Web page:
Mycophenolate Mofetil Hepatotoxicity Associated With Mitochondrial Abnormality in Liver Transplant Recipients and Mice

J Pediatr Gastroenterol Nutr. 2021 Oct 1;73(4):463-470. doi: 10.1097/MPG.0000000000003171.


Objectives: Mycophenolate mofetil (MMF) is a widely used immunosuppressive agent. MMF hepatotoxicity has been reported in non-transplant and renal transplant patients with minimal histologic description. This is the first study describing detailed histology and ultrastructure of MMF hepatotoxicity.

Methods: Four liver-transplant recipients (Cases 1-4) were suspected to have MMF hepatotoxicity. Cases 1-3 (two females and one male; 4-17 years) had multiple biopsies for liver function test (LFT) abnormalities. Case 4 (female; 16 years) had a surveillance biopsy. Electron-microscopic examination (EM) was requested on Cases 1-3 for unexplained, persistent LFT elevation and histologic abnormalities despite therapy and Case 4 for unexplained histologic abnormalities despite a stable clinical course. To confirm the pathologic changes in the human allografts, livers from MMF-treated and untreated mice were also reviewed.

Results: While the allograft biopsies showed nonspecific histologic changes, EM revealed unequivocal mitochondrial abnormalities similar to those seen in primary and secondary mitochondrial disorders. In Cases 1 and 2, LFTs improved after stopping and reducing MMF, respectively. In Case 3, pre- and post-MMF treatment biopsies were performed and only the post-MMF biopsy demonstrated mitochondrial abnormalities. Mitochondrial abnormality in Case 4 was subclinical. The mouse study confirmed that MMF caused various stress changes in the mitochondria; number of mitochondria/cell (mean ± standard deviation; untreated group: 58.25 ± 8.426; MMF-treated group: 76.37 ± 18.66), number of lipid droplets/cell (untreated: 0.9691 ± 1.150; MMF-treated: 3.649 ± 4.143) and sizes of mitochondria (μm, untreated: 0.8550 ± 0.3409; MMF-treated: 0.9598 ± 0.5312) were significantly increased in hepatocytes in the MMF-treated mice compared with the untreated mice (P < 0.0001).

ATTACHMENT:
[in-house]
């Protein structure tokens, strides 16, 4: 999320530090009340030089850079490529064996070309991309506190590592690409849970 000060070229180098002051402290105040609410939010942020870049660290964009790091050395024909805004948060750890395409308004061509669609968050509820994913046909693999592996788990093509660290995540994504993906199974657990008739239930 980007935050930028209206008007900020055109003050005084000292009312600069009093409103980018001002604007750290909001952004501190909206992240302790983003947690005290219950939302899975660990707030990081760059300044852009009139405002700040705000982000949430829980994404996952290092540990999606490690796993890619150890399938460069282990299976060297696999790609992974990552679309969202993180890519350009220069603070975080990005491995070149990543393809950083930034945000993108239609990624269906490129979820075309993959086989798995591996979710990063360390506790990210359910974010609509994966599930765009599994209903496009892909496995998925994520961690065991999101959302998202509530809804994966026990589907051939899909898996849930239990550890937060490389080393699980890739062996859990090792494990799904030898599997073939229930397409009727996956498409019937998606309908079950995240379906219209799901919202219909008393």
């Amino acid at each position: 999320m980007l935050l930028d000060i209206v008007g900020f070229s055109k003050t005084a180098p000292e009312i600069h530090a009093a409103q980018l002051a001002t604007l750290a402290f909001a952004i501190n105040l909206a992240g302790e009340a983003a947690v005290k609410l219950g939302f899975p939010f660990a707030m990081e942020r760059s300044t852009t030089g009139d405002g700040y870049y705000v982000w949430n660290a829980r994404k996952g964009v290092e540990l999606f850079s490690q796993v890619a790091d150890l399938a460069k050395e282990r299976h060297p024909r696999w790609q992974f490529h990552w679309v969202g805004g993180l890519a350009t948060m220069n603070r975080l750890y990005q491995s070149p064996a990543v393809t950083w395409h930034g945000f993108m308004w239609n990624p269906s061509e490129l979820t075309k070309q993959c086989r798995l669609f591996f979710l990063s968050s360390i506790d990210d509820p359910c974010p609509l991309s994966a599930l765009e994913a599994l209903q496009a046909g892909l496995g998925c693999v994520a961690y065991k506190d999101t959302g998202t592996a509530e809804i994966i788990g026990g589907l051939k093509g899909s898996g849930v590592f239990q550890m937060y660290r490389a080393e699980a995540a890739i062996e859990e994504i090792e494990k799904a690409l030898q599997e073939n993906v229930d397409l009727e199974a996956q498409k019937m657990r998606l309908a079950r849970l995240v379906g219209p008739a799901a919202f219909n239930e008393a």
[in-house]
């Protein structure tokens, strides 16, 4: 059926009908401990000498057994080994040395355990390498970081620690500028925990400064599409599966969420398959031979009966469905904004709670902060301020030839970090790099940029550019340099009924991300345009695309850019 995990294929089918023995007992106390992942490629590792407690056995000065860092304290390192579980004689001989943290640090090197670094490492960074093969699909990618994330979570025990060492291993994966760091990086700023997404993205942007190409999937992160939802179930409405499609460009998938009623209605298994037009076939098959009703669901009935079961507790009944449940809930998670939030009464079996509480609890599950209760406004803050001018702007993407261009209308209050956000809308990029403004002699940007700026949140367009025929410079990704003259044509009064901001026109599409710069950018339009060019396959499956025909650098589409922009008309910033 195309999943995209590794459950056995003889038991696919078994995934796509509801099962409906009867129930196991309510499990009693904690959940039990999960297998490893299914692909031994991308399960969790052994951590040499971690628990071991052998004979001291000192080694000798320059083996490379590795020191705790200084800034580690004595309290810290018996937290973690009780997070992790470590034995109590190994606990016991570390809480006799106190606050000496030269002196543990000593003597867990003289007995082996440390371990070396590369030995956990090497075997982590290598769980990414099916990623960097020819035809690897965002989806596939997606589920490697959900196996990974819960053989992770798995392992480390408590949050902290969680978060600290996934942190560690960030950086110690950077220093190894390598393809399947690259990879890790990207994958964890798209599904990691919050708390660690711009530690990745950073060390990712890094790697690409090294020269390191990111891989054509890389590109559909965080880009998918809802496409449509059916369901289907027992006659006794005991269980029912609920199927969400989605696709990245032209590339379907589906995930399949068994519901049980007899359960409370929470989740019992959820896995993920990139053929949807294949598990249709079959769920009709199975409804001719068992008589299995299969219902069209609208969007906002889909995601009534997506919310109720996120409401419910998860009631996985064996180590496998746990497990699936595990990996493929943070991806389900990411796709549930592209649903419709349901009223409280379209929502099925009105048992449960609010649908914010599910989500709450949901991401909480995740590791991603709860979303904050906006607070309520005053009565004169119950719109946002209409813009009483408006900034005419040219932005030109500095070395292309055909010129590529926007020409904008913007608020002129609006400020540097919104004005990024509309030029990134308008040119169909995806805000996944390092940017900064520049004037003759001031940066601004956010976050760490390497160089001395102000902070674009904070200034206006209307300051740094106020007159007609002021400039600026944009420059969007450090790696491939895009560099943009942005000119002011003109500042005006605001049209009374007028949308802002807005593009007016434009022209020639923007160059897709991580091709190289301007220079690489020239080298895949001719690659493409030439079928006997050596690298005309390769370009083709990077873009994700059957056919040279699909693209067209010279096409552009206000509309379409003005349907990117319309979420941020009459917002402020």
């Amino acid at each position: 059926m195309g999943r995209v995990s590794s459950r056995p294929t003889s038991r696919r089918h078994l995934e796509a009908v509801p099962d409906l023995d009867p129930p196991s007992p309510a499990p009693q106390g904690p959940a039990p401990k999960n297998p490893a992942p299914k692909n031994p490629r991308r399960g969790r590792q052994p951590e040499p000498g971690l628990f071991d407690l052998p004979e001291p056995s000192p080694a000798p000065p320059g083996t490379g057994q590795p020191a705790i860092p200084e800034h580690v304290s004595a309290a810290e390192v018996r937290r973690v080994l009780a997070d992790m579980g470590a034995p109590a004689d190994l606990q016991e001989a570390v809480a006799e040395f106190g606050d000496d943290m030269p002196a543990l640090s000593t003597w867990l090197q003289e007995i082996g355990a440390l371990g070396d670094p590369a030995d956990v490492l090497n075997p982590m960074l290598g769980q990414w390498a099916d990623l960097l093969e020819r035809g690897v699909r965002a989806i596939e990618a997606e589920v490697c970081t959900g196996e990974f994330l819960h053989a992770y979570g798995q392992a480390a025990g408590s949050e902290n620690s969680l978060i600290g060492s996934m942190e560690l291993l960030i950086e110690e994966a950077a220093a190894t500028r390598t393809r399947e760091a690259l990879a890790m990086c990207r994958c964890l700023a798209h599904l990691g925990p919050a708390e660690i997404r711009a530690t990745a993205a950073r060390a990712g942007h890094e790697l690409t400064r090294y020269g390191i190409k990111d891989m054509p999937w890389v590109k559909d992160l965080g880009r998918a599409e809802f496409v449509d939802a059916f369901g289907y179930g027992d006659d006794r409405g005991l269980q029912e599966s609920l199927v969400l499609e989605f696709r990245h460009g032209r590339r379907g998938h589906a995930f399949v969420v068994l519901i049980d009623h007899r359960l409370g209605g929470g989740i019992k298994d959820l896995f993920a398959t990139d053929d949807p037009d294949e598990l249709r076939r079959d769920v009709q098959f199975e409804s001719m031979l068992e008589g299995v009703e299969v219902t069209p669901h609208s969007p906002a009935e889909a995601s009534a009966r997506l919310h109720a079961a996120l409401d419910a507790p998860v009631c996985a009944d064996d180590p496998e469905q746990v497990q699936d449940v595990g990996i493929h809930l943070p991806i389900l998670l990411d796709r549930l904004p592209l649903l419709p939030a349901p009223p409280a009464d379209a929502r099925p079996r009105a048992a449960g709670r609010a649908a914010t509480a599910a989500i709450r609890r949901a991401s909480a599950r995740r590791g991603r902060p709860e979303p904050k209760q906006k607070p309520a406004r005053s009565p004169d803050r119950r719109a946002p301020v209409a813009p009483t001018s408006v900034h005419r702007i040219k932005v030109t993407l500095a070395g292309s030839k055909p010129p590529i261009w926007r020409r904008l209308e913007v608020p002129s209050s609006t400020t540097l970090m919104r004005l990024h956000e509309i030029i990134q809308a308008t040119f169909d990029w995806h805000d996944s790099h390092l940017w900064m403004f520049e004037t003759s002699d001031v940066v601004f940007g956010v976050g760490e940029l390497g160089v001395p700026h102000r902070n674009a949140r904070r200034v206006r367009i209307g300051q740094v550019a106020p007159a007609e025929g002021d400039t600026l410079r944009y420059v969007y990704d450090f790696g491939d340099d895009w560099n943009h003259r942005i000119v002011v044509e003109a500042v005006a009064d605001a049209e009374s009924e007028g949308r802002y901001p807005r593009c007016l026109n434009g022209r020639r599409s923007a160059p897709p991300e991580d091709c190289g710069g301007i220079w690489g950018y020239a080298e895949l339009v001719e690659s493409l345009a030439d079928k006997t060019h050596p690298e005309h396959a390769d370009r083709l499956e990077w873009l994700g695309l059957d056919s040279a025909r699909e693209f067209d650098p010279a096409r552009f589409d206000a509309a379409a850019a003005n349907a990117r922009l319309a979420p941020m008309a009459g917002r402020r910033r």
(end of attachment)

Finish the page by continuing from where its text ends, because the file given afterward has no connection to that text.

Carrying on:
Conclusions: Although MMF is safe for the majority of patients, MMF can cause mitochondrial stress, which may trigger more severe mitochondrial abnormalities in a small subset. MMF hepatotoxicity should be considered for MMF-treated patients with unexplained, persistent LFT abnormalities and nonspecific histologic findings. EM should be requested for these cases.

Publication types

  • Research Support, N.I.H., Extramural

MeSH terms

  • Animals
  • Chemical and Drug Induced Liver Injury* / etiology
  • Female
  • Graft Rejection
  • Humans
  • Immunosuppressive Agents / adverse effects
  • Immunosuppressive Agents / toxicity*
  • Liver Transplantation*
  • Male
  • Mice
  • Mitochondria
  • Mycophenolic Acid / adverse effects
  • Mycophenolic Acid / toxicity*


  • Immunosuppressive Agents
  • Mycophenolic Acid